Let’s take a look at stamp duty rates in England and Northern Ireland for secondary properties:

  • If the purchase price of a property is between £40,000 and £250,000, the stamp duty rate will be 3%.
  • For properties between £250,001 and £925,000, the stamp duty rate will be 8%.
  • If you’re looking at a price between £925,001 and £1.5 million, the stamp duty rate will be 13%.
  • For properties worth over £1.5 million, the stamp duty rate will be 15%.

If you’re looking to purchase a second home in Scotland or Wales, the stamp duty rates will be slightly different. You can use this stamp duty calculator to see how much you’d have to pay. 

Second Home Council Tax

In 2024, there are some council tax changes in the U.K. that you should keep in mind. 

Scotland – In December 2023, local authorities were given the right to charge 100% higher council tax rates on secondary properties. The change will align the council tax regulations for second homes with those governing long-term empty homes starting in April 2024.

Wales – As of April 2023, the cap on council tax premiums for second homes and long-term empty properties rose to 300%, up from the previous limit of 100%.

England – Starting from April 2025, owners of second homes in England might be required to pay double the amount of second home council tax. The Levelling Up and Regeneration Act 2023 granted councils the discretion to impose an extra council tax of up to 100% on furnished homes not used as the primary residence.

Capital Gains Tax

If you’re looking to become a property developer and eventually sell your new property, there will be Capital Gains taxes to keep in mind. Due to private residence relief, this doesn’t apply to selling your main home (in most cases). However, if you’re selling a second home or an asset that has increased in value while you were the owner, you’ll have to pay this tax.

You can check the latest capital gains rates here.

Reducing the Costs of Buying a Second Home

If you feel overwhelmed by all the costs and taxes we’ve talked about so far, don’t worry just yet. There are ways to reduce them:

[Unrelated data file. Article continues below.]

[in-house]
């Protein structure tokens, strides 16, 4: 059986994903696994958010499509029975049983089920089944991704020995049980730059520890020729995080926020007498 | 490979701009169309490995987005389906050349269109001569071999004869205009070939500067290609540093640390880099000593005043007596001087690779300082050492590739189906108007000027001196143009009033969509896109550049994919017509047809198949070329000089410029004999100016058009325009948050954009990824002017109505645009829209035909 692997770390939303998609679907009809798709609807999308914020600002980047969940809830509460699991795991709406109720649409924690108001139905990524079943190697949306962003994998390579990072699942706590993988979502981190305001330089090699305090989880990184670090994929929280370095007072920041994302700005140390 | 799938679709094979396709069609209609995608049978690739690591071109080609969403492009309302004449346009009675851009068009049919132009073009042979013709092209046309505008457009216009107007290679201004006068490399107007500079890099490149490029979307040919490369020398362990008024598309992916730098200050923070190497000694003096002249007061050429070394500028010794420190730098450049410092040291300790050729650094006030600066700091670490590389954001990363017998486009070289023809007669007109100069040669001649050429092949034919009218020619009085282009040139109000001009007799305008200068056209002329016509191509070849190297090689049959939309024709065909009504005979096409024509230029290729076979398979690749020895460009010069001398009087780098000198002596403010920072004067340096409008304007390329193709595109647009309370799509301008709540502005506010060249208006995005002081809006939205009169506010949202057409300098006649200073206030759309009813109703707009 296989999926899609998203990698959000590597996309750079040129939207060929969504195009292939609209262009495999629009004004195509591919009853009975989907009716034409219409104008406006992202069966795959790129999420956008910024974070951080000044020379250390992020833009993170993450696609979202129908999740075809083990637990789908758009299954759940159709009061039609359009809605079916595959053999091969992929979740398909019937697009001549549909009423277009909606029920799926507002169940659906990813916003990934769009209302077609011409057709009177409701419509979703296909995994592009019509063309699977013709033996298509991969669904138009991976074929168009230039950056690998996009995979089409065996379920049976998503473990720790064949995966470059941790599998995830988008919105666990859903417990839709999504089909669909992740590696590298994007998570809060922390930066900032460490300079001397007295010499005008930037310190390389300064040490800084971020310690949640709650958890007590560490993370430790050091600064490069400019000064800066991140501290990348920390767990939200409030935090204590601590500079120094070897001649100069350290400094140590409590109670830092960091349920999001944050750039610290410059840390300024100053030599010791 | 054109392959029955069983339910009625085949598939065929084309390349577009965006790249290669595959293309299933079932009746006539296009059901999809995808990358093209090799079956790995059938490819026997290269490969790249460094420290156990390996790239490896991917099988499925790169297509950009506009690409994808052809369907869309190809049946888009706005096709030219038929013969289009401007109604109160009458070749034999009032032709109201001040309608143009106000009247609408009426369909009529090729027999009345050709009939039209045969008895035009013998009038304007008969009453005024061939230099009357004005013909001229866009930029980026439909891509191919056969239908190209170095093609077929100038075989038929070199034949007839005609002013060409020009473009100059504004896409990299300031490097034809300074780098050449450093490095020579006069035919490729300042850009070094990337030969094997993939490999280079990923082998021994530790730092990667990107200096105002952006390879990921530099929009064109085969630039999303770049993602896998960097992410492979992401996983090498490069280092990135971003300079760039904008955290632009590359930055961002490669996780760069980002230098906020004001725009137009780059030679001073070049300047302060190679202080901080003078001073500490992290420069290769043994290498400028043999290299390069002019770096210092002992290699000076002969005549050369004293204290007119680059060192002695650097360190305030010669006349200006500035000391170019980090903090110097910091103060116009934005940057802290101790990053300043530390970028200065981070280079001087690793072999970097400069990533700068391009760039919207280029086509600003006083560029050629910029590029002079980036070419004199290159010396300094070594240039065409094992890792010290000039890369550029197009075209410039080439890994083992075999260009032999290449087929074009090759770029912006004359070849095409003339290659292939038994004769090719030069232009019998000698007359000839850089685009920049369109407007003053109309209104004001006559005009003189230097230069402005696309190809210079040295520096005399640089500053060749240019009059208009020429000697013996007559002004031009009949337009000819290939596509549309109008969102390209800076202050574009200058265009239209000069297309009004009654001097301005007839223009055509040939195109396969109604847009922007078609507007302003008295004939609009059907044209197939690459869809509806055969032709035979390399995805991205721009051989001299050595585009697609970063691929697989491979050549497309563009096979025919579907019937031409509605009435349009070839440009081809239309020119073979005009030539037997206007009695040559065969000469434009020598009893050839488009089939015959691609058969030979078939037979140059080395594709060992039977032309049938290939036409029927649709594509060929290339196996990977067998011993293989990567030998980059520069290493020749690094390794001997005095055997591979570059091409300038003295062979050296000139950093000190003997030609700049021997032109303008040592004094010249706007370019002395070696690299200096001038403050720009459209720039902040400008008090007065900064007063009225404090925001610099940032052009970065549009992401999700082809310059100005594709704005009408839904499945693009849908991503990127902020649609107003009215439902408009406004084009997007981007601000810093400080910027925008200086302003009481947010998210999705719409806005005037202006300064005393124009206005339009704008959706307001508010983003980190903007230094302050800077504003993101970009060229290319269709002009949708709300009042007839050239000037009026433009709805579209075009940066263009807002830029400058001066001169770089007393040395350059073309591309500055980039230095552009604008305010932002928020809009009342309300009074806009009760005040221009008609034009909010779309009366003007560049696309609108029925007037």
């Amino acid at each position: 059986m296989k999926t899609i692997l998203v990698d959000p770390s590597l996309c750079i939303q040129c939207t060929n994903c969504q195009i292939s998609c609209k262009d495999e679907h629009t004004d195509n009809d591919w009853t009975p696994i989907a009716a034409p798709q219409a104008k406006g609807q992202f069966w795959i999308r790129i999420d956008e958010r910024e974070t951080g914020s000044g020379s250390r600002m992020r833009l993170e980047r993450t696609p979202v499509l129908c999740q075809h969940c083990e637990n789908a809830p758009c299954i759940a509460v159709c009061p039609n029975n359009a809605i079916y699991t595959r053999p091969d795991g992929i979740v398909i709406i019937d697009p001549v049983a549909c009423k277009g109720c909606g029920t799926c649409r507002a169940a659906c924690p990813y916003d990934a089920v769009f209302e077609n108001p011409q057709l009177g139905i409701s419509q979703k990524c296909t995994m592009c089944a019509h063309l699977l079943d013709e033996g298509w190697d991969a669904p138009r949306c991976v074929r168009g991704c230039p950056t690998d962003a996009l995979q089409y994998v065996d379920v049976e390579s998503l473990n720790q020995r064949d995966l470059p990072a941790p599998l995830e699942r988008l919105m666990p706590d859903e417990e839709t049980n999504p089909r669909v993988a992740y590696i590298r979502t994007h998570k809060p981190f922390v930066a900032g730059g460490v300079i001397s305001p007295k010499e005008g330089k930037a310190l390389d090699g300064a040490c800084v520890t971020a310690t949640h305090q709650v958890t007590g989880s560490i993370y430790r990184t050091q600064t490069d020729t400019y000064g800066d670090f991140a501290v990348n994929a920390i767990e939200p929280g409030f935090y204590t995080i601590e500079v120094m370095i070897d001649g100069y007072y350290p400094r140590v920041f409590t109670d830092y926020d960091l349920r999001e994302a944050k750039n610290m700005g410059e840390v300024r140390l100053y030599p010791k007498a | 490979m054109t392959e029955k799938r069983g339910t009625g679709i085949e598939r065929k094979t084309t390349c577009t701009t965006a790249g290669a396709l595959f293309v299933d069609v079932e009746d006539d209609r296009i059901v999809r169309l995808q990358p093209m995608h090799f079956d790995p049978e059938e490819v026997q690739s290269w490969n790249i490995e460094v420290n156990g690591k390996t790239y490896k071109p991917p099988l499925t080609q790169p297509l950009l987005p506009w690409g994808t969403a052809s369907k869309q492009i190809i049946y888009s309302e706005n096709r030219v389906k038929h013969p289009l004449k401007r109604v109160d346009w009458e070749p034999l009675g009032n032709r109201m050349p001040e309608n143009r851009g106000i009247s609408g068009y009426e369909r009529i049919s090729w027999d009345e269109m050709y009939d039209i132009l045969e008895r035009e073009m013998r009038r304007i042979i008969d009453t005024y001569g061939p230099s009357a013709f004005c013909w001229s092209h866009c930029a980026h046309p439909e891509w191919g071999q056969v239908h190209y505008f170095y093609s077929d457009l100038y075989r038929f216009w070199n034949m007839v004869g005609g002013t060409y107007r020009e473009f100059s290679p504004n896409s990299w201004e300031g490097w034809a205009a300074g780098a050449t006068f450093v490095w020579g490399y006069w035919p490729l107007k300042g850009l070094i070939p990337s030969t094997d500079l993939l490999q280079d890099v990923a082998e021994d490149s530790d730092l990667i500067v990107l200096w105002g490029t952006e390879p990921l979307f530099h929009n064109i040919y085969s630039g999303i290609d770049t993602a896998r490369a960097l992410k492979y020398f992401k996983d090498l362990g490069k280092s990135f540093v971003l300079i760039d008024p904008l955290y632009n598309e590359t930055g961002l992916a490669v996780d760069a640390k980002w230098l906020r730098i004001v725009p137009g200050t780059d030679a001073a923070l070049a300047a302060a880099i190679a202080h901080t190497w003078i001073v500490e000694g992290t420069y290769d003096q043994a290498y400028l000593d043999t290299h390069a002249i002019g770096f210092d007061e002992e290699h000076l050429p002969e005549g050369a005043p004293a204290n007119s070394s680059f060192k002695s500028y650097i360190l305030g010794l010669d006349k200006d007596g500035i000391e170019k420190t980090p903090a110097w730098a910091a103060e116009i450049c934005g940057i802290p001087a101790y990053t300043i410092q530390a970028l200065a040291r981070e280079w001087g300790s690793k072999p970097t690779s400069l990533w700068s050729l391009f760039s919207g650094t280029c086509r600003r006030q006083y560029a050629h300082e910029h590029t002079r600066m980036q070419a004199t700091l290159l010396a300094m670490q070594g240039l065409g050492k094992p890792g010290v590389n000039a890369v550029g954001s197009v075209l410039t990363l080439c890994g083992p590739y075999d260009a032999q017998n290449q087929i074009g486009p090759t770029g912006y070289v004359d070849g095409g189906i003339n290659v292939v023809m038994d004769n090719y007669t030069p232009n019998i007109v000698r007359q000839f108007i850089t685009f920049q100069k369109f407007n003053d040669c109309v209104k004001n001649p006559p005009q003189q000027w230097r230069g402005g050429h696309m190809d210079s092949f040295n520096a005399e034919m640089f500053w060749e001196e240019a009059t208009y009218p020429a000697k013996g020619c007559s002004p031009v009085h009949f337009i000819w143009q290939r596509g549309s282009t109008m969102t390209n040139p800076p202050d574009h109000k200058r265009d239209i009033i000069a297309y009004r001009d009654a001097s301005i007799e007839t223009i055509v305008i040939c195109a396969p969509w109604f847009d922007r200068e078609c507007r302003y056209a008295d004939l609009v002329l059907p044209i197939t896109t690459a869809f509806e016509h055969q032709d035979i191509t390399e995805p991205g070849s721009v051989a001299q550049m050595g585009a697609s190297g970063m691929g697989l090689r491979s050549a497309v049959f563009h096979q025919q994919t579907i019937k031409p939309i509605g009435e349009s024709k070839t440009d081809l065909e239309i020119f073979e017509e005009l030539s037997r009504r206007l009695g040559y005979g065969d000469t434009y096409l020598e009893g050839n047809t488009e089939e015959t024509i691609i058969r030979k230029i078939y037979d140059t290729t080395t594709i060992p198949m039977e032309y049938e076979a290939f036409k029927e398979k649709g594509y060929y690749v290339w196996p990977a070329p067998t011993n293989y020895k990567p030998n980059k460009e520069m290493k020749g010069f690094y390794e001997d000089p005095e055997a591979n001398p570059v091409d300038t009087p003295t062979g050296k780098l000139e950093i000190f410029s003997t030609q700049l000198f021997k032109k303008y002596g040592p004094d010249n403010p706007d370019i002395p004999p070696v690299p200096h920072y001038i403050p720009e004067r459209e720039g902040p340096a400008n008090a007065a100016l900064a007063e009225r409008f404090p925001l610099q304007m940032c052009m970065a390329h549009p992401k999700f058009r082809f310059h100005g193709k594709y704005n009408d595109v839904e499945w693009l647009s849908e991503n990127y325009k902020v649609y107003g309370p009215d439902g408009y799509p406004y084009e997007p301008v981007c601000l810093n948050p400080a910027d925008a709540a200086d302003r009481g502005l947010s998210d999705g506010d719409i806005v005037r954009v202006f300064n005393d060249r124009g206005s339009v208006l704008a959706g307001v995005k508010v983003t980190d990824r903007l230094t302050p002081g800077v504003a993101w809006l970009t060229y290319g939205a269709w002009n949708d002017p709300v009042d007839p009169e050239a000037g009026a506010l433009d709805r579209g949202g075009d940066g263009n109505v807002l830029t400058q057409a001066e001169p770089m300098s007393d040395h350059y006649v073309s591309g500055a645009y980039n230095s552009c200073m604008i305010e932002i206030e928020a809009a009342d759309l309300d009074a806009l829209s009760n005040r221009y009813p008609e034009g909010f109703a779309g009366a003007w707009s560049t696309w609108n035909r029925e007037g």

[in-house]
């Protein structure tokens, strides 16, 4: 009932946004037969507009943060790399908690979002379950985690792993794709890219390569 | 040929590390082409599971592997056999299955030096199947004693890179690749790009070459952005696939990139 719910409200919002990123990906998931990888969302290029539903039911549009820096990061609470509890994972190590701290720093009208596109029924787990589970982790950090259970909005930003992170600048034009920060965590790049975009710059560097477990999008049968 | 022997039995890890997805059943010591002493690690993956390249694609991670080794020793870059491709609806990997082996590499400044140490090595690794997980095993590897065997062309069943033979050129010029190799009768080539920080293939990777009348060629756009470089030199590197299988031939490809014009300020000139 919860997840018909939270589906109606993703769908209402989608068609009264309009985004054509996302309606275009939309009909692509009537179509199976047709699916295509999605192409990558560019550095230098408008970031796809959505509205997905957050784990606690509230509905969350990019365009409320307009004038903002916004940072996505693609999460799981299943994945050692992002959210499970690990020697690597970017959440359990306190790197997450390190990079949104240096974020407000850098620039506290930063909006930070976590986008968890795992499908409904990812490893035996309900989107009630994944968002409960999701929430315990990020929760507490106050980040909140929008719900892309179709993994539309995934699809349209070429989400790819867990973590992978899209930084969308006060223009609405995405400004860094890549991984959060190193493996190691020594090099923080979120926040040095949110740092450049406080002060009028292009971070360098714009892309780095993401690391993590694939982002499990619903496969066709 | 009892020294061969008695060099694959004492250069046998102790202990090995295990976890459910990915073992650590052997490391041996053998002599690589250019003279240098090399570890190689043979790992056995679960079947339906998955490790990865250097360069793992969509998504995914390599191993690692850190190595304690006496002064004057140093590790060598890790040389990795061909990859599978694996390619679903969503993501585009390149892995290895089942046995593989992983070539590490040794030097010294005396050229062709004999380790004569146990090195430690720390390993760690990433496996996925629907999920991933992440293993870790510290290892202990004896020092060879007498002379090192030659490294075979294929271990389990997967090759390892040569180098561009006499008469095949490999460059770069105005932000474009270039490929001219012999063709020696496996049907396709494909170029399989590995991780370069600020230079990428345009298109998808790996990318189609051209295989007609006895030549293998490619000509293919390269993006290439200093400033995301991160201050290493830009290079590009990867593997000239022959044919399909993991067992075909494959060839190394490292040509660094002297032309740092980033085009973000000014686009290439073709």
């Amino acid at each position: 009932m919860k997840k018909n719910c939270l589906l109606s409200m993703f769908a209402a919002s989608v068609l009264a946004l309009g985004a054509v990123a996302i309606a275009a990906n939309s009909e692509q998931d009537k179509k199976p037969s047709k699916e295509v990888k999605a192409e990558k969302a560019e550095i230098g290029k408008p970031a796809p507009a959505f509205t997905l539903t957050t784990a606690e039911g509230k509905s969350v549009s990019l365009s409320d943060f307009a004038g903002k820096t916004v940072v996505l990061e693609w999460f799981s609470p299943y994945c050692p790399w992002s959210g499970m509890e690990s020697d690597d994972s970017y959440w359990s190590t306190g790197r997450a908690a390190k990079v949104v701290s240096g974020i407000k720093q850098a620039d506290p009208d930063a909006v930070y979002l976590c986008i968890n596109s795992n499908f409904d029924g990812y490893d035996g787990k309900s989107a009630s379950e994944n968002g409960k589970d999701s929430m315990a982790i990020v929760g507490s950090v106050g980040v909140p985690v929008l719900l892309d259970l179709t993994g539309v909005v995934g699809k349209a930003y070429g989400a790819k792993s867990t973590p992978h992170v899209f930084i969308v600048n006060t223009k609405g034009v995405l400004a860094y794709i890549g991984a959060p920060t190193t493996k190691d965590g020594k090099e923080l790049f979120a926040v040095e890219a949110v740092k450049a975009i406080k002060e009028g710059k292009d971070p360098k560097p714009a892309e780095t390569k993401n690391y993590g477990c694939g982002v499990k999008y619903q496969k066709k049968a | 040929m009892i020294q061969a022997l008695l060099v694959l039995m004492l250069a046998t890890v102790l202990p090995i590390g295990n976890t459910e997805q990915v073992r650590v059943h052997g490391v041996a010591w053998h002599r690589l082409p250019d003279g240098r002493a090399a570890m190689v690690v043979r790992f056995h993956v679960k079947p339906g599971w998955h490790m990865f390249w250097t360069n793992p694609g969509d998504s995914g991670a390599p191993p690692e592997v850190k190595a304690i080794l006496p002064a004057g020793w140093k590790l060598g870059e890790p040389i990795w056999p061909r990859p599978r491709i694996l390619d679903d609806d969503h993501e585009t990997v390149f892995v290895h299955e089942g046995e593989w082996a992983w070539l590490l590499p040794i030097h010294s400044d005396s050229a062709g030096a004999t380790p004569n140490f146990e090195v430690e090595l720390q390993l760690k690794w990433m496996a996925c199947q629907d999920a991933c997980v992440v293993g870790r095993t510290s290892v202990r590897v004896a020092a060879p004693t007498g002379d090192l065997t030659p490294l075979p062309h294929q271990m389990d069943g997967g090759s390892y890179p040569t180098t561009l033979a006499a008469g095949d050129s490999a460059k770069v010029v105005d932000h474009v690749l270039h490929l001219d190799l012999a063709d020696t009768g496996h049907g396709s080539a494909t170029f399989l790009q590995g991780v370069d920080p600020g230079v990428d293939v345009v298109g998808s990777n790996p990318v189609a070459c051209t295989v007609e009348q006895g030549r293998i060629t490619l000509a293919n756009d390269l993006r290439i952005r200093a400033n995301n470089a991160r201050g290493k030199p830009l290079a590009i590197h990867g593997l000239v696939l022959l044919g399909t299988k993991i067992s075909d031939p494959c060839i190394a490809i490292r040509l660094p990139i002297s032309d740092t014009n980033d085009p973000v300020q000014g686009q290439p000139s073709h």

1. Sell your primary property first – If you’re looking to buy a new home to live in, you should sell your current residence first. As mentioned before, the tax rates are higher when it comes to second homes. There’s no reason to pay them if you don’t want or need two homes.
  2. Think about Private Residence Relief – Capital Gains Tax won’t be applicable if you’ve lived in the property for the duration of the ownership. Keep this in mind if you’re looking to sell your second home.
  3. Find out if you’re eligible for a refund of the SDLT surcharge – If you buy a second home and pay the Stamp Duty Land Tax, you might be able to get it back. However, this only applies to people who sold their primary residence within three years of purchase. 

How to Save Money for a New Home?

After all the costs discussed in this article, you can say with certainty that buying a second home isn’t a cheap process. However, there are small everyday steps you can take to start putting some money aside:

  1. Reduce everyday spending – Take a look at how much money you spend every month and see if you can make some cuts. For example, can you have coffee at home instead of buying one on your way to work? It may sound insignificant but those little daily costs add up over a year. 
  2. Tidy up your finances – Getting your bills under control, paying off your debts, and reconsidering your service providers might help boost your mortgage plan. 
  3. Track Your Spending – We could all use some help tracking our income and spending habits. Sometimes we aren’t aware of how much money we spend unless we see it “on paper.” Our Google sheets budget template is a great place to start.
  4. Earn extra money – If you have time to spare, you can try finding a part-time job to boost your monthly earnings. From weekend jobs to selling old stuff on eBay, the possibilities are endless. 
  5. Consider buying with friends – Sharing costs with friends or family is easier than having to pay for everything yourself. Ideally, you would buy with a first-time buyer aged between 18 and 39 because they might be eligible for a Lifetime ISA account.

The Benefits of a Second Home

Buying a second home is a big yet worthwhile investment. Once you get approved for mortgage or even a second mortgage, the whole process becomes a lot easier. Don’t forget you can also use equity to pay for your new home and if the costs scare you, start saving up. 

Focus on the positive, such as owning a home at your favourite holiday destination, collecting passive income in rent, or having a place where your children or parents can stay.